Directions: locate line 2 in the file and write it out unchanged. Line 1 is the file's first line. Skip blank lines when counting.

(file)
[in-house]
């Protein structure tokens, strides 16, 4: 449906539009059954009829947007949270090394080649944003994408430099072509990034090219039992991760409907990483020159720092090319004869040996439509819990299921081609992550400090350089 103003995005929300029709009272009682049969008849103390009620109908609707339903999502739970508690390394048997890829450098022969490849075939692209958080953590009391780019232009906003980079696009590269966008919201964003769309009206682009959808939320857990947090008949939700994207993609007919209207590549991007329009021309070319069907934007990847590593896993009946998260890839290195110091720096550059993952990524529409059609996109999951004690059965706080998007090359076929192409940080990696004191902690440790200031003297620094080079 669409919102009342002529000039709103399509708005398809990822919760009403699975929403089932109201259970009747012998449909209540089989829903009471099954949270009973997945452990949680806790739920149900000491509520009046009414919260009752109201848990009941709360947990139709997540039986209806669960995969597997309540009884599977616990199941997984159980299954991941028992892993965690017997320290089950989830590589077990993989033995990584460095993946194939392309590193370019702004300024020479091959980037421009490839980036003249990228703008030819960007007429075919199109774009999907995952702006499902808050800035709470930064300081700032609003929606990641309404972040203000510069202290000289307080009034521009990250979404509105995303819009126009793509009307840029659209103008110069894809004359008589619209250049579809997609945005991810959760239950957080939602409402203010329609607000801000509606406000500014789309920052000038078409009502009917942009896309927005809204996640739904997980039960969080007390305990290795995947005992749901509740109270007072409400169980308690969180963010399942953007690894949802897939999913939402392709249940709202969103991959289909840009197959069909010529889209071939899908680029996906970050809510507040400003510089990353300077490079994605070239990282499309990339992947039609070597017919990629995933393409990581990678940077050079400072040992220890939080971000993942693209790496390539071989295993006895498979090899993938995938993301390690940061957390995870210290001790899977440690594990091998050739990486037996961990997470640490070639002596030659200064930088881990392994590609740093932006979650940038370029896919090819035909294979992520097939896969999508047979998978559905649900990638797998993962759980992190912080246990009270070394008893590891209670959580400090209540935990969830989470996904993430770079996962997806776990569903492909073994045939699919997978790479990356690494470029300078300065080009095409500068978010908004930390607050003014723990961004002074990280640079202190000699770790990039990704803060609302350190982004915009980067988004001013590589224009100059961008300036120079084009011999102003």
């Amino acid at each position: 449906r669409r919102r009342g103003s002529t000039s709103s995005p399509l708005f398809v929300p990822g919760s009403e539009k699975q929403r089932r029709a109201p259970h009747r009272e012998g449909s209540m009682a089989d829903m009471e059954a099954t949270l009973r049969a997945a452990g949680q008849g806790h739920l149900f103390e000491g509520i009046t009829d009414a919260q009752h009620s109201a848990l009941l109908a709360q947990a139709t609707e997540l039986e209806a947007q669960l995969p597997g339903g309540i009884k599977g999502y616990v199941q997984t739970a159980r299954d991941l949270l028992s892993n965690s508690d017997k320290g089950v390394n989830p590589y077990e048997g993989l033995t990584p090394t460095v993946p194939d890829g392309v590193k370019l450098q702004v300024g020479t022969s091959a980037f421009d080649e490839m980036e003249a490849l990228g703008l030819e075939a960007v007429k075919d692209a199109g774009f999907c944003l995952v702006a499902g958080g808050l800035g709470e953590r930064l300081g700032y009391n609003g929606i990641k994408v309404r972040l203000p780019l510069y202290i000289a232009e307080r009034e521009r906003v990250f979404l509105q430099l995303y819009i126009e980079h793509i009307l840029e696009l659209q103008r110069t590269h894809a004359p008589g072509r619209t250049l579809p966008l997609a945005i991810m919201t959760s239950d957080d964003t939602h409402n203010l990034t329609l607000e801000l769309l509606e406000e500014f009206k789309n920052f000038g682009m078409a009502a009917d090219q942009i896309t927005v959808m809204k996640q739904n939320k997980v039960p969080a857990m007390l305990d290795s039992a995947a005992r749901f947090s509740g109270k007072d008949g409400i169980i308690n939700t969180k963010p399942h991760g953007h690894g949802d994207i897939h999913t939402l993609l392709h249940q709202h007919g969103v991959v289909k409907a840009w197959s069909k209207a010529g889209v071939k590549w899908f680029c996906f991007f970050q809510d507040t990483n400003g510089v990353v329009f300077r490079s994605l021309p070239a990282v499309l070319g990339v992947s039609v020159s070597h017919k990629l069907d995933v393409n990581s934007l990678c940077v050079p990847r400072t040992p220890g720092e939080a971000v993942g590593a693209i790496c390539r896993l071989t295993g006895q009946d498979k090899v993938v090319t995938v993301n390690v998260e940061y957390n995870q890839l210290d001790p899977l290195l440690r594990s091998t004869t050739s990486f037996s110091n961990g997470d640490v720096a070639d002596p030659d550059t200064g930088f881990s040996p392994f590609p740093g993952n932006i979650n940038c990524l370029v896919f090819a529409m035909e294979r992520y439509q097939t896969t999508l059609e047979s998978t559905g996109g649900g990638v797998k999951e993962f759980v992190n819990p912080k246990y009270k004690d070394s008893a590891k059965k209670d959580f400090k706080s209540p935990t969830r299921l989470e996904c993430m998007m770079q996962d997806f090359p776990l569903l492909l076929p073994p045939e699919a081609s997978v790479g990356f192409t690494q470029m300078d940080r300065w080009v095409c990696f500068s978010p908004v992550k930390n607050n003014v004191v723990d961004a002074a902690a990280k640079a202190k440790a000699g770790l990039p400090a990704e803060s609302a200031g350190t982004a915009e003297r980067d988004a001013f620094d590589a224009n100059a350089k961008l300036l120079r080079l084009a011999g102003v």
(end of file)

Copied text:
């Protein structure tokens, strides 16, 4: 449906539009059954009829947007949270090394080649944003994408430099072509990034090219039992991760409907990483020159720092090319004869040996439509819990299921081609992550400090350089 103003995005929300029709009272009682049969008849103390009620109908609707339903999502739970508690390394048997890829450098022969490849075939692209958080953590009391780019232009906003980079696009590269966008919201964003769309009206682009959808939320857990947090008949939700994207993609007919209207590549991007329009021309070319069907934007990847590593896993009946998260890839290195110091720096550059993952990524529409059609996109999951004690059965706080998007090359076929192409940080990696004191902690440790200031003297620094080079 669409919102009342002529000039709103399509708005398809990822919760009403699975929403089932109201259970009747012998449909209540089989829903009471099954949270009973997945452990949680806790739920149900000491509520009046009414919260009752109201848990009941709360947990139709997540039986209806669960995969597997309540009884599977616990199941997984159980299954991941028992892993965690017997320290089950989830590589077990993989033995990584460095993946194939392309590193370019702004300024020479091959980037421009490839980036003249990228703008030819960007007429075919199109774009999907995952702006499902808050800035709470930064300081700032609003929606990641309404972040203000510069202290000289307080009034521009990250979404509105995303819009126009793509009307840029659209103008110069894809004359008589619209250049579809997609945005991810959760239950957080939602409402203010329609607000801000509606406000500014789309920052000038078409009502009917942009896309927005809204996640739904997980039960969080007390305990290795995947005992749901509740109270007072409400169980308690969180963010399942953007690894949802897939999913939402392709249940709202969103991959289909840009197959069909010529889209071939899908680029996906970050809510507040400003510089990353300077490079994605070239990282499309990339992947039609070597017919990629995933393409990581990678940077050079400072040992220890939080971000993942693209790496390539071989295993006895498979090899993938995938993301390690940061957390995870210290001790899977440690594990091998050739990486037996961990997470640490070639002596030659200064930088881990392994590609740093932006979650940038370029896919090819035909294979992520097939896969999508047979998978559905649900990638797998993962759980992190912080246990009270070394008893590891209670959580400090209540935990969830989470996904993430770079996962997806776990569903492909073994045939699919997978790479990356690494470029300078300065080009095409500068978010908004930390607050003014723990961004002074990280640079202190000699770790990039990704803060609302350190982004915009980067988004001013590589224009100059961008300036120079084009011999102003």